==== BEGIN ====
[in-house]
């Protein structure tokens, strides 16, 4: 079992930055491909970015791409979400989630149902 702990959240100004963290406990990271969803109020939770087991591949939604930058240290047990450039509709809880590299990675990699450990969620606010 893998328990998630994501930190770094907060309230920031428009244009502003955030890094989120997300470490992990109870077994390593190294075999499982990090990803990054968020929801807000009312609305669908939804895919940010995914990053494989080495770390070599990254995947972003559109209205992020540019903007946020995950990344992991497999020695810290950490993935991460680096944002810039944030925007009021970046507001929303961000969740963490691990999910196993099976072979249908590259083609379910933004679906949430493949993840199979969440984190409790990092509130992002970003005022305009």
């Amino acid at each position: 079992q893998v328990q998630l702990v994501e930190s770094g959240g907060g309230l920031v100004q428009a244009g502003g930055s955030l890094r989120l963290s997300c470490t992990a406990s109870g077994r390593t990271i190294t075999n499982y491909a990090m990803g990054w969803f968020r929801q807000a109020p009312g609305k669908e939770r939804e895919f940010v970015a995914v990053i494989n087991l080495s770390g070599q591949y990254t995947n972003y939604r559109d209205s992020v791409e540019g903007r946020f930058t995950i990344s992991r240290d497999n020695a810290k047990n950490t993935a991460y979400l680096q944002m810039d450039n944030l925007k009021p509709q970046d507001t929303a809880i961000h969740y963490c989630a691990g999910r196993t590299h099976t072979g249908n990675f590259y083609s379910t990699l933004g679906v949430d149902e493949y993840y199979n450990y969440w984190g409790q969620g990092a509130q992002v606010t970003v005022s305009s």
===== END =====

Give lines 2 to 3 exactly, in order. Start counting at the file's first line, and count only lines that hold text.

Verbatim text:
């Protein structure tokens, strides 16, 4: 079992930055491909970015791409979400989630149902 702990959240100004963290406990990271969803109020939770087991591949939604930058240290047990450039509709809880590299990675990699450990969620606010 893998328990998630994501930190770094907060309230920031428009244009502003955030890094989120997300470490992990109870077994390593190294075999499982990090990803990054968020929801807000009312609305669908939804895919940010995914990053494989080495770390070599990254995947972003559109209205992020540019903007946020995950990344992991497999020695810290950490993935991460680096944002810039944030925007009021970046507001929303961000969740963490691990999910196993099976072979249908590259083609379910933004679906949430493949993840199979969440984190409790990092509130992002970003005022305009």
């Amino acid at each position: 079992q893998v328990q998630l702990v994501e930190s770094g959240g907060g309230l920031v100004q428009a244009g502003g930055s955030l890094r989120l963290s997300c470490t992990a406990s109870g077994r390593t990271i190294t075999n499982y491909a990090m990803g990054w969803f968020r929801q807000a109020p009312g609305k669908e939770r939804e895919f940010v970015a995914v990053i494989n087991l080495s770390g070599q591949y990254t995947n972003y939604r559109d209205s992020v791409e540019g903007r946020f930058t995950i990344s992991r240290d497999n020695a810290k047990n950490t993935a991460y979400l680096q944002m810039d450039n944030l925007k009021p509709q970046d507001t929303a809880i961000h969740y963490c989630a691990g999910r196993t590299h099976t072979g249908n990675f590259y083609s379910t990699l933004g679906v949430d149902e493949y993840y199979n450990y969440w984190g409790q969620g990092a509130q992002v606010t970003v005022s305009s």